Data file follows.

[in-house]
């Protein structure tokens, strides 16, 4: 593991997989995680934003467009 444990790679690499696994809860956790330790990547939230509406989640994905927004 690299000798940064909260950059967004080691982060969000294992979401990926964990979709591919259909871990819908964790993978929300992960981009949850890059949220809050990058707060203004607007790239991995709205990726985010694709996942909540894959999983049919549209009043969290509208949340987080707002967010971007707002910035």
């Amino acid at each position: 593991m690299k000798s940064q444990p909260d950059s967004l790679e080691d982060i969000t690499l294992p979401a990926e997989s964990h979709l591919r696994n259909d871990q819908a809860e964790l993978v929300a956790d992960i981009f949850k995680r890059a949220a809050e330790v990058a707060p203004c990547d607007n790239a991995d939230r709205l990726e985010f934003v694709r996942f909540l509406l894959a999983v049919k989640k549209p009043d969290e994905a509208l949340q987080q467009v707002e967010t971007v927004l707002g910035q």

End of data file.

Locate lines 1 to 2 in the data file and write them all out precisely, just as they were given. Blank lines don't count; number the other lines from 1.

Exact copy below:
[in-house]
């Protein structure tokens, strides 16, 4: 593991997989995680934003467009 444990790679690499696994809860956790330790990547939230509406989640994905927004 690299000798940064909260950059967004080691982060969000294992979401990926964990979709591919259909871990819908964790993978929300992960981009949850890059949220809050990058707060203004607007790239991995709205990726985010694709996942909540894959999983049919549209009043969290509208949340987080707002967010971007707002910035």